If at first you don’t succeed, try try again. And if you don’t succeed then? Well, that’s the predicament the Packers seem to be in after allowing Peterson to run for 409 yards in two regular season games. Green Bay coach Mike McCarthy continues to insist that his defensive players simply need to do a better job of tackling to slow Peterson. But that’s an easy request for a coach with a headset to make. For the guys absorbing Peterson’s shoulder blows and stiff arms and ridiculous power, the challenge is elevated.
“The Packers can say all the right things around here,” Dunne said. “But you’d have to think that Adrian Peterson, to some degree, has gotten in their heads a little bit. How in the heck do you stop this guy? And what’s even more confusing is that their tackling has been better this season. They did shutdown Arian Foster [29 yards on 17 carries] and Chris Johnson [11 for 28]. They did a pretty good job with Marshawn Lynch [25-98]. Yet, for whatever reason, Peterson owns them.”
Peterson’s 199 yards Sunday came with the Packers devising a decent game plan designed to keep the star running back inside. Still, the yards just kept coming.
“He was chipping away, chipping away,” Dunne said. “That has to be a concern. It seemed like the Packers had a good game plan and guys in position to make stops all game long. And still, they couldn’t do it. So now what?”
3) As good as Peterson is, reigning MVP Aaron Rodgers was at the top of his game last Sunday as well.
During one break in the action, Peterson and Rodgers stopped to talk with one another, both offering sincere praise of the other as the best in the game at their position. So, see, it’s not just the fans who recognized the legendary qualities of Peterson and Rodgers last weekend.
Troubling for Rodgers in last week’s loss: Green Bay’s slow start. The Packers punted on their first three possessions, allowing the Vikings to build confidence and a 13-0 lead.
“Some of that is an offensive line getting comfortable and being able to make calls in a tough environment on the road,” Dunne said. “Similar things happened at Detroit, at Seattle. Sometimes on the road, it’s been a little rocky at the start of games just getting assignments down and knowing who blocks who and getting into a rhythm for everybody. But once they figured that out, they got on a roll.”
Not troubling for Rodgers: he found his groove eventually leading six scoring drives on the Packers’ final seven possessions. Green Bay probably would have won last week’s game had they had the ball last, especially with Rodgers in a zone and picking apart a Vikings’ secondary that lost Antoine Winfield to a hand injury late in the first half. Rodgers threw for 318 of his 365 yards after Winfield’s exit.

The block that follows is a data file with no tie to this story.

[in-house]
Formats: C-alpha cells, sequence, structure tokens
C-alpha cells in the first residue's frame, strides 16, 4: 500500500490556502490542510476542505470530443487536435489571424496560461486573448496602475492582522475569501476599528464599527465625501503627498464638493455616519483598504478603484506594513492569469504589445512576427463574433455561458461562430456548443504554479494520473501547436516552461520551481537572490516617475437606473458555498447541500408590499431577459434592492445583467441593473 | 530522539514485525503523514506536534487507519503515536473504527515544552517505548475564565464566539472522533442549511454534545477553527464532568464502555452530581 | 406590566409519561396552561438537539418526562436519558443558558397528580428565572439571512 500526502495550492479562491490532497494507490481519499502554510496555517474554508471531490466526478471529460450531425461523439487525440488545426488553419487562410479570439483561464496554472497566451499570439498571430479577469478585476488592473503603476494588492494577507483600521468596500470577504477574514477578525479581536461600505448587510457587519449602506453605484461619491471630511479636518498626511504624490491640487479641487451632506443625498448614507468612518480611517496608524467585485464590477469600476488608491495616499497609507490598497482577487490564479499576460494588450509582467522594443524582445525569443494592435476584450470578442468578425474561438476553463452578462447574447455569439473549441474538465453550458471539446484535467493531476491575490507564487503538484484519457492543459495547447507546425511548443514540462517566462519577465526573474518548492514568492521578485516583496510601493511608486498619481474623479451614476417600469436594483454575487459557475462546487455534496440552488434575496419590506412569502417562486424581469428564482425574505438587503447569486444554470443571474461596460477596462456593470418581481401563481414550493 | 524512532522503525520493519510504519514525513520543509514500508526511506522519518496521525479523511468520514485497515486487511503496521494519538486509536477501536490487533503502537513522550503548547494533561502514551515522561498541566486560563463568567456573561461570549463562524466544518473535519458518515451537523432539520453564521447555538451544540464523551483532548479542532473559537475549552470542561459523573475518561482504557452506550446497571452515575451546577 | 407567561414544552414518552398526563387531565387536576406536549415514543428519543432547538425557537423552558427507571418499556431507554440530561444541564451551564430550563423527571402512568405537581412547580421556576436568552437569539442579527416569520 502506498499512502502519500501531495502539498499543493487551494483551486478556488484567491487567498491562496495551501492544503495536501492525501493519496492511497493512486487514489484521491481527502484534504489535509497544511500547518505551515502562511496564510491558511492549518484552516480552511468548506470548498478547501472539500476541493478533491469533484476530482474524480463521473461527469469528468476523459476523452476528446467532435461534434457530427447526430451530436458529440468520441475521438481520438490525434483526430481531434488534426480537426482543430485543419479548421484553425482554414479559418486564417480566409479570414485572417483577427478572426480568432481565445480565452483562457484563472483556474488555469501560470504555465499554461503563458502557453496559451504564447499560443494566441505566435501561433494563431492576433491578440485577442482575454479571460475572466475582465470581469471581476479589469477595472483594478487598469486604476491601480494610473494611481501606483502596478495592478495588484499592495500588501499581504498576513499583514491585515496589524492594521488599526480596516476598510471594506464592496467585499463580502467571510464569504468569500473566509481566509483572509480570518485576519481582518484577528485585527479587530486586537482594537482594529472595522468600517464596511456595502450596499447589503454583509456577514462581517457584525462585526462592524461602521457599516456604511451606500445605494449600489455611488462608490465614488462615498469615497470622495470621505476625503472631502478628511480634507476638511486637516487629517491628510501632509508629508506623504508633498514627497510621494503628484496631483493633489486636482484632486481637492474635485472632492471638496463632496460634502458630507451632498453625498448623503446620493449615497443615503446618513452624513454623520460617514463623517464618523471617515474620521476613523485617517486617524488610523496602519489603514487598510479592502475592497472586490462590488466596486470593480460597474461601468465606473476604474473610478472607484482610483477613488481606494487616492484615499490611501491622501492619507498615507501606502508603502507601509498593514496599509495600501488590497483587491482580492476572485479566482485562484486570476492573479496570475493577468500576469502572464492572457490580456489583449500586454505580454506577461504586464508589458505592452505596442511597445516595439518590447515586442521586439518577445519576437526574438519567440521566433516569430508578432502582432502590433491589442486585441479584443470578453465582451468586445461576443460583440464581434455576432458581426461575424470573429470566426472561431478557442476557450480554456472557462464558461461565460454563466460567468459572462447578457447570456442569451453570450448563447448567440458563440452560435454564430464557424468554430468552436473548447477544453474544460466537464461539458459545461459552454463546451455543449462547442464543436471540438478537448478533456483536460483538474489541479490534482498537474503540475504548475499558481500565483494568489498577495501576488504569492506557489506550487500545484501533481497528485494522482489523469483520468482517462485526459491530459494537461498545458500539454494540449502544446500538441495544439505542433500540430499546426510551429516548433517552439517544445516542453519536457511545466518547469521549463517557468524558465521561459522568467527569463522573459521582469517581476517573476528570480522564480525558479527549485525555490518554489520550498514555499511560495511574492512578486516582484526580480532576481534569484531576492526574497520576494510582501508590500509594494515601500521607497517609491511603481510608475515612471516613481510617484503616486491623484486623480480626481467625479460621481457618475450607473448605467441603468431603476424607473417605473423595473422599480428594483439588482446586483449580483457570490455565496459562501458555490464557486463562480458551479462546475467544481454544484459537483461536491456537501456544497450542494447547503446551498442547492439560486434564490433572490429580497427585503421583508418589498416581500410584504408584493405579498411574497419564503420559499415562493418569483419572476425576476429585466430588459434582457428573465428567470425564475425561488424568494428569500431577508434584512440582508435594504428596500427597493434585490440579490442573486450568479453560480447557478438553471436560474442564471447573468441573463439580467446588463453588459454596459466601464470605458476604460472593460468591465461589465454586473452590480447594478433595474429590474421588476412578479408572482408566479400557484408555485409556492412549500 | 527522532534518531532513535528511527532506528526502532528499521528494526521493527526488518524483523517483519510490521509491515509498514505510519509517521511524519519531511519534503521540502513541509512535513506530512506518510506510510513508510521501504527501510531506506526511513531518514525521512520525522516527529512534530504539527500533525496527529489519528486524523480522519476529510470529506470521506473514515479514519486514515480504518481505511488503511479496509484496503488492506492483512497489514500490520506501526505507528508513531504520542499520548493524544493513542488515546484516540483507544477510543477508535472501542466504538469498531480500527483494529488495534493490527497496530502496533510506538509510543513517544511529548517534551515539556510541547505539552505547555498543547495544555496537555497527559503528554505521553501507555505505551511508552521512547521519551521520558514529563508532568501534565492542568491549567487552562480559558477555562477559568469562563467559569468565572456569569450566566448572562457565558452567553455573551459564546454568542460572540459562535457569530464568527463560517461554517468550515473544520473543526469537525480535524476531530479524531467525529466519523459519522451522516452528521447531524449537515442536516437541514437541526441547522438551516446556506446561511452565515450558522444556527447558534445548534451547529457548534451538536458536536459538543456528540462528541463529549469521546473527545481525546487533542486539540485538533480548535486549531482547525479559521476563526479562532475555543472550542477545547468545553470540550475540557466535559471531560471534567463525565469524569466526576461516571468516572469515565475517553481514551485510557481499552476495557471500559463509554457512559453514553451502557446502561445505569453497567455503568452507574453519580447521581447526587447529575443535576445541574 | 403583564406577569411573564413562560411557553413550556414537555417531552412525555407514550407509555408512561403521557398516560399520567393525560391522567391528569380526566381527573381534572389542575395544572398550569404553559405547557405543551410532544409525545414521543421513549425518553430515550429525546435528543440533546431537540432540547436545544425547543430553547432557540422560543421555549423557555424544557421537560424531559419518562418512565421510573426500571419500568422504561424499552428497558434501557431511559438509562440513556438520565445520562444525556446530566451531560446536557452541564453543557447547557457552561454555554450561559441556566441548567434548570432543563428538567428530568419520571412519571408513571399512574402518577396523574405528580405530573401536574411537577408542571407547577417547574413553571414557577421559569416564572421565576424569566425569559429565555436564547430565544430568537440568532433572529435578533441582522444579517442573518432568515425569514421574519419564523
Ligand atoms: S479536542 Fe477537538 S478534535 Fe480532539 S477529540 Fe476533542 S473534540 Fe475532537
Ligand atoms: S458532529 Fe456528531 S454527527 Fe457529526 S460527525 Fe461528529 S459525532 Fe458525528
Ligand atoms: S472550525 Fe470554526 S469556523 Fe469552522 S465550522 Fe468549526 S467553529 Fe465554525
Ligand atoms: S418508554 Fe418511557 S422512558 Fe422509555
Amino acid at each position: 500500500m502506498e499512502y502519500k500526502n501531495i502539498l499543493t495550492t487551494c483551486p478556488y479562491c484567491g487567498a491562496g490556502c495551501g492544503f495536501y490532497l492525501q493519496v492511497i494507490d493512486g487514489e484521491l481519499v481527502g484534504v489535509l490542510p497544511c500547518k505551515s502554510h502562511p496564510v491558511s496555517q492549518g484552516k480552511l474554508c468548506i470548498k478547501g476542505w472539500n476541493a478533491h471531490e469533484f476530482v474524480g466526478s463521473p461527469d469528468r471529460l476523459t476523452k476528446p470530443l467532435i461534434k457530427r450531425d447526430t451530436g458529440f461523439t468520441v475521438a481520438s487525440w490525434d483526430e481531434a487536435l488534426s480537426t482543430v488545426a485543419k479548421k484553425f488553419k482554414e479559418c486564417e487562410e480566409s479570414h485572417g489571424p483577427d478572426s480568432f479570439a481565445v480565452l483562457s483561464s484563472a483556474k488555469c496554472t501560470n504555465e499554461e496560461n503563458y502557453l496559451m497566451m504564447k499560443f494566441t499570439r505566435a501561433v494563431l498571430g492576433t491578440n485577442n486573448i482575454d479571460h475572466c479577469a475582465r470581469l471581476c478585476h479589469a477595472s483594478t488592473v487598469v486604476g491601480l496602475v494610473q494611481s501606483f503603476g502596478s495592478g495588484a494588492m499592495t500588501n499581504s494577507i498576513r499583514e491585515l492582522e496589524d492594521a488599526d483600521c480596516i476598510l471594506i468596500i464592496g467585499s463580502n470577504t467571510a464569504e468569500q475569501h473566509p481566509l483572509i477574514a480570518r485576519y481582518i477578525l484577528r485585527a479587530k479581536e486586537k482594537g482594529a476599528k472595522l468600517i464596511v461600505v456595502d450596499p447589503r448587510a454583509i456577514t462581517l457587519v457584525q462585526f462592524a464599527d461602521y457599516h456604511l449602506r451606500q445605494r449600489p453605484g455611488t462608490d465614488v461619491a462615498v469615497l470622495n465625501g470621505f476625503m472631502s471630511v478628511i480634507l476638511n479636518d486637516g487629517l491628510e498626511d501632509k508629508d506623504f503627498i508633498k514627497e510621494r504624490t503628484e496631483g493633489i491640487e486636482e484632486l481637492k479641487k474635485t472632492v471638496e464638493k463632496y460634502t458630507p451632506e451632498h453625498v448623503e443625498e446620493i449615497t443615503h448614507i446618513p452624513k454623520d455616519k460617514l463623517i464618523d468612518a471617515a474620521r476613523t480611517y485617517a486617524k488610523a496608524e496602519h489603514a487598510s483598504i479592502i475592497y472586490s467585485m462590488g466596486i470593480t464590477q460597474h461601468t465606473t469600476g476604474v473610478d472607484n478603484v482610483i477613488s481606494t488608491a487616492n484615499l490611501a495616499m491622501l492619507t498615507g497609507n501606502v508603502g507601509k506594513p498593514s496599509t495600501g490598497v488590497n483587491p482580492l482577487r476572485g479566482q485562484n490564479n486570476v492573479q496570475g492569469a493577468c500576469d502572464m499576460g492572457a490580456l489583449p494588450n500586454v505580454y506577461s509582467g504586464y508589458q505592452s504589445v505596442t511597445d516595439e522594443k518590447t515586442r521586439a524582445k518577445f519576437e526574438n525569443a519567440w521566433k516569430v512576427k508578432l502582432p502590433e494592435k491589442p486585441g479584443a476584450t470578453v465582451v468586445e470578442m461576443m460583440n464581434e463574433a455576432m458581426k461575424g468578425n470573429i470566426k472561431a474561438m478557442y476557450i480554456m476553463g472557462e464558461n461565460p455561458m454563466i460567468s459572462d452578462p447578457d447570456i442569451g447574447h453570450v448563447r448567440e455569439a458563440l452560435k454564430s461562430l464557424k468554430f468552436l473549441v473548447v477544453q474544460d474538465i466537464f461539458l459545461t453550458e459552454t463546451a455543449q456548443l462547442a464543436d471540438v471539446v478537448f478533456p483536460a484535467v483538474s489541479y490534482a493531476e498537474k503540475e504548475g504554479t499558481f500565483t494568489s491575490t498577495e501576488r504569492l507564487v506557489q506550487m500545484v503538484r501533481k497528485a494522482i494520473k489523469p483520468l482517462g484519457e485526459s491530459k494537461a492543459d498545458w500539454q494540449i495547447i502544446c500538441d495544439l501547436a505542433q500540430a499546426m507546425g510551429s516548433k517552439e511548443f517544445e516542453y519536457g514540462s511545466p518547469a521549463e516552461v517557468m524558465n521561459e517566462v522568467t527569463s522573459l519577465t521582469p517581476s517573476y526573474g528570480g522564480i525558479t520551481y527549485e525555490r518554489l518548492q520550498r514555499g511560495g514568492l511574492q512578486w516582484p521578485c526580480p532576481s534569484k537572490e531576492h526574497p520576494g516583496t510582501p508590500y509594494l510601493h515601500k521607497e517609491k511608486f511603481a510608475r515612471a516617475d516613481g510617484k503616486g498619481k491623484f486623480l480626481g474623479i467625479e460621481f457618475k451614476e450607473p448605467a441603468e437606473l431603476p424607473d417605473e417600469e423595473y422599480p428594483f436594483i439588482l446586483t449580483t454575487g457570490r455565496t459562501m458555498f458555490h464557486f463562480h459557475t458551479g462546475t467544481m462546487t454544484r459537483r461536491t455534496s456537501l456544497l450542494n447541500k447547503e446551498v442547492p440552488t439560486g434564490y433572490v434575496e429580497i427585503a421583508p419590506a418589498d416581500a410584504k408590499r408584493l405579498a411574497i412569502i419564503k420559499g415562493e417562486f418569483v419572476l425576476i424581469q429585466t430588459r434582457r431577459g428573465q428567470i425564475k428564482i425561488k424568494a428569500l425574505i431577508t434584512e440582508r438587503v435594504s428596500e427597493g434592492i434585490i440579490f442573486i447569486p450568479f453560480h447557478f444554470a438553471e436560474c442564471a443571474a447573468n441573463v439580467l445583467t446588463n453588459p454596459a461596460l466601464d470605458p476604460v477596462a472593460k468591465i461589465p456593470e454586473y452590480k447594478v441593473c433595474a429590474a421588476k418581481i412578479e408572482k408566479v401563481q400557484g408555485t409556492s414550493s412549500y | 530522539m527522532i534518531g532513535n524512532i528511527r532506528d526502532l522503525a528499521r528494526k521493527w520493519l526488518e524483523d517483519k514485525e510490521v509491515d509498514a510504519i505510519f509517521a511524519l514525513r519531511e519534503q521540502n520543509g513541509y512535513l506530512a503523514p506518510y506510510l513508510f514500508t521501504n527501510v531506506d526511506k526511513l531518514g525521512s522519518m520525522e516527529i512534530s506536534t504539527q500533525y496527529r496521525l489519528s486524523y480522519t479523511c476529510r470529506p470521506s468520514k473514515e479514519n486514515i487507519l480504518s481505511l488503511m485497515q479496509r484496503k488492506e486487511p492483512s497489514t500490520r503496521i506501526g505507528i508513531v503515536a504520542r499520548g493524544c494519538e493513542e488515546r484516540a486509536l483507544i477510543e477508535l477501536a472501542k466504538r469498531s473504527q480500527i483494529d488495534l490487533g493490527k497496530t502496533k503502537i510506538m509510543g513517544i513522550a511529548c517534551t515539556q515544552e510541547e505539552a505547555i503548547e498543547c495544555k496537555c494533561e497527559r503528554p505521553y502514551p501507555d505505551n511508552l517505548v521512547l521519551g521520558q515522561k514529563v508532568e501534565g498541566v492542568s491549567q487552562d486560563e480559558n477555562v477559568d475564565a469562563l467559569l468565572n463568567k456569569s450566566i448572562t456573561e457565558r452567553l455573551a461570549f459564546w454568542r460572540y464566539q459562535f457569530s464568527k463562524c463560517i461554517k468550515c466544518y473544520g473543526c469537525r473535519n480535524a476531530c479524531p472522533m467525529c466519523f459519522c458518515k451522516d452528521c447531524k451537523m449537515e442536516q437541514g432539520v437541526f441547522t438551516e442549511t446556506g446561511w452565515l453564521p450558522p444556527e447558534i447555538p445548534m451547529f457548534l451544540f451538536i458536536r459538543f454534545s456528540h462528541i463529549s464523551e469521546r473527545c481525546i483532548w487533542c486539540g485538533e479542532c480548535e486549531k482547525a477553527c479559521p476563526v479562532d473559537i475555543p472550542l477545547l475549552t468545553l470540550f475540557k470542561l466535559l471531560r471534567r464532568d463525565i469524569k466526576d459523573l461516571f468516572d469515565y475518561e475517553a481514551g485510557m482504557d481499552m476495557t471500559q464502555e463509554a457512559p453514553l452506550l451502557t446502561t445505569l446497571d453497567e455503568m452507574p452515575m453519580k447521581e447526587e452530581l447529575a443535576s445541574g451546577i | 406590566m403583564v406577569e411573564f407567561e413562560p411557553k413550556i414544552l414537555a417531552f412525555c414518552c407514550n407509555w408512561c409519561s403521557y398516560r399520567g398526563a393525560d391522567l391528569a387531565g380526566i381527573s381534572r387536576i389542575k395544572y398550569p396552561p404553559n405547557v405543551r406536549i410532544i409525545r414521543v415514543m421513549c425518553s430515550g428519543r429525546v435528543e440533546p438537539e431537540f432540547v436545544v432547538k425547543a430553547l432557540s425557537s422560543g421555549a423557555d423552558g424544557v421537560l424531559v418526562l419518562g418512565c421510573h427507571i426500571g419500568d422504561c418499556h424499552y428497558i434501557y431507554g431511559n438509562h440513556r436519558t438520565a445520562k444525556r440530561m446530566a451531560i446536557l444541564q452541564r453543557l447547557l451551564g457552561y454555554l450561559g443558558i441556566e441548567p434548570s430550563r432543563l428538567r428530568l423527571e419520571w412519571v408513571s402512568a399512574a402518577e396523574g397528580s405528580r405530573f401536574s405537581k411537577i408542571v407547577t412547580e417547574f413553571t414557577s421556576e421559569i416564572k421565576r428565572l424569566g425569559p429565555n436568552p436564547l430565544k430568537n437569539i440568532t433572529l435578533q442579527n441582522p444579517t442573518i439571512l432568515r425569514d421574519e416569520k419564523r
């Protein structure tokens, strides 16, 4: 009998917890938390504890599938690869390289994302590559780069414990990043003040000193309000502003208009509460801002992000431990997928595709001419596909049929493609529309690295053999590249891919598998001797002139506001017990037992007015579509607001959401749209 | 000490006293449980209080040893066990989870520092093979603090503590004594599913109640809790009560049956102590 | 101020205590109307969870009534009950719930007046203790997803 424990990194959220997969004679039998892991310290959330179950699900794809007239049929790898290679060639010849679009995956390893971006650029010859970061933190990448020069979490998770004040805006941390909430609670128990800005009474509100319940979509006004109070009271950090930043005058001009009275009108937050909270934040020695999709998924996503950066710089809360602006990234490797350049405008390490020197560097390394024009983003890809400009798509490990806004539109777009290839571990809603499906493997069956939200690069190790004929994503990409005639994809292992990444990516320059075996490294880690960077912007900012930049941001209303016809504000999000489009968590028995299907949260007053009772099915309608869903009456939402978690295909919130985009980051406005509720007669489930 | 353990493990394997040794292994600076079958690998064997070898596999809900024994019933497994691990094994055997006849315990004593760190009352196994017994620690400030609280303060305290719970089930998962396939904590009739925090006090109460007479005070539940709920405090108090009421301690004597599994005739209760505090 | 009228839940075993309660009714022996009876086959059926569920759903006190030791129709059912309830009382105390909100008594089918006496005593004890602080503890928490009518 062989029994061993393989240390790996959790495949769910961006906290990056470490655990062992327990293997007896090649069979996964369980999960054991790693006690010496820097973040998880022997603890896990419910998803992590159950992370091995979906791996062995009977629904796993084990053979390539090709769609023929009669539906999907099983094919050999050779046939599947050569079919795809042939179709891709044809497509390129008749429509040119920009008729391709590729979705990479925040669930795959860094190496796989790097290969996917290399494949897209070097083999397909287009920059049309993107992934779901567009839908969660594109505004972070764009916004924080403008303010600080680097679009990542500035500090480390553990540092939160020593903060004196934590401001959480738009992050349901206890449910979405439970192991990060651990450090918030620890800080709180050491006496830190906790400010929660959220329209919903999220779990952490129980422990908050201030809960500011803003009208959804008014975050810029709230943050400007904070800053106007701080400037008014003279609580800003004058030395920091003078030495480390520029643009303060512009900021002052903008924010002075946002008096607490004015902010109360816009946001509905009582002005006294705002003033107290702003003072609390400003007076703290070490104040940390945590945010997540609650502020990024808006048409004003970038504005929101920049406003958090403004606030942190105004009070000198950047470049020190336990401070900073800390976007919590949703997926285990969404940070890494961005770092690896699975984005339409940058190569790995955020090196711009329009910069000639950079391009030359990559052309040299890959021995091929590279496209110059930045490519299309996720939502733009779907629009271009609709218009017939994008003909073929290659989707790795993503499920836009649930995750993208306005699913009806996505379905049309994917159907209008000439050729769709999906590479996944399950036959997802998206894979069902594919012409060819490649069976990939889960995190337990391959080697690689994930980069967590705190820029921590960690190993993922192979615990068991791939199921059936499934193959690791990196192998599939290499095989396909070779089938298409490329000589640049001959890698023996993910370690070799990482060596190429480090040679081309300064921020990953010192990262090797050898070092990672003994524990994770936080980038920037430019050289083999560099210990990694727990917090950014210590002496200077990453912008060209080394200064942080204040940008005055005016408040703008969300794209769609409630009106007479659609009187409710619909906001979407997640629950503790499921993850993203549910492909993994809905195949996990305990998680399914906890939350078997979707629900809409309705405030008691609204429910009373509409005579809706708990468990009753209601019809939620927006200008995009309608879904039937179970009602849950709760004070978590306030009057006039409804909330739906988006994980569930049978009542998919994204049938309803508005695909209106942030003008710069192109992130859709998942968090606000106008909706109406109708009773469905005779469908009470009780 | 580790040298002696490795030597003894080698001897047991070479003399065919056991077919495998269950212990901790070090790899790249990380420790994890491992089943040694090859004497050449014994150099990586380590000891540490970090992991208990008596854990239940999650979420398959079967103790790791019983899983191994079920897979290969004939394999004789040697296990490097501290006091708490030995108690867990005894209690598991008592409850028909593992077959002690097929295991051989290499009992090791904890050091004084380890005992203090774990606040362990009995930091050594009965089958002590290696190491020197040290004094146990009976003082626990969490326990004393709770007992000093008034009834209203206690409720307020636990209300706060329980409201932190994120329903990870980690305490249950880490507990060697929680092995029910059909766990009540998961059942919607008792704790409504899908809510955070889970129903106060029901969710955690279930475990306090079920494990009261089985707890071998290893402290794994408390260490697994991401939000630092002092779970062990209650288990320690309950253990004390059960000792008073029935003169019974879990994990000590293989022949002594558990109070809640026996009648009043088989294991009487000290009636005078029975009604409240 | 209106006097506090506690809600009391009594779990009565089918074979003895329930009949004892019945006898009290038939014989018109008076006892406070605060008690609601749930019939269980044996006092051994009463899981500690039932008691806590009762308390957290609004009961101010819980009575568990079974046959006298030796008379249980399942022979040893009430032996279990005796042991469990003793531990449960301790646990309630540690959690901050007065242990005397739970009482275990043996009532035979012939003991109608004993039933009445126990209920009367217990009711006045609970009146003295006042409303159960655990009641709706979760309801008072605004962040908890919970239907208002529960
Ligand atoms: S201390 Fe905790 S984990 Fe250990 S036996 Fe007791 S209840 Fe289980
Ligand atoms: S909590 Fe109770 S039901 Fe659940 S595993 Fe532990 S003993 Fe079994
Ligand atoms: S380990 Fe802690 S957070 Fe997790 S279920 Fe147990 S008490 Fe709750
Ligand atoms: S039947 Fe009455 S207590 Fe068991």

“That was as good as they’ve looked in a really long time,” Dunne said. “And after Winfield went out, the Packers went after [Marcus] Sherels. They were just attacking him for big chunks.”
The Packers offense also got a notable boost last week from 24-year-old running back DuJuan Harris, who had 70 yards on 14 carries. Signed to the practice squad in October and later promoted, the diminutive Harris didn’t see his first action until Week 14 as he became the next man up in an injury-ravaged Green Bay backfield. His effort last Sunday was impressive.
“The Packers have a lot more trust and confidence in the guy,” Dunne said. “And his running style is just a little different than everybody else. Ryan Grant is so good on those stretch plays where he can press the hole and cut upfield when something’s there. Alex Green is more of a spread offense kind of back. Harris just gets it and goes. He’s a north-south tough runner.”
4) It’s not just the Vikings trying to vanquish the bad memories of their last playoff game.
For the Vikings, a 31-28 overtime loss to New Orleans in the 2009 NFC Championship game doesn’t require revisiting. It was 236 different kinds of painful. And Saturday will be their first playoff game since.
Green Bay’s last playoff game? A 37-20 home loss last January to the Giants, filled with uncharacteristic errors and providing a galling conclusion to a season in which the Pack went 15-1 during the regular season.
“That was a strange game, especially for the offense,” Dunne said. “They had three fumbles all year and then three fumbles in that game. They rarely dropped passes all year then dropped a ton of passes in that game. With the season on the line and so much at stake, everybody just fell apart, crumbled, played bad. That’s where the sting remains. They just weren’t themselves when it mattered most.”
The emotional scars of that loss won’t impact Saturday’s game with the Vikings much if at all. But certainly it provides motivation and a reminder of capitalizing on postseason opportunities as much as possible.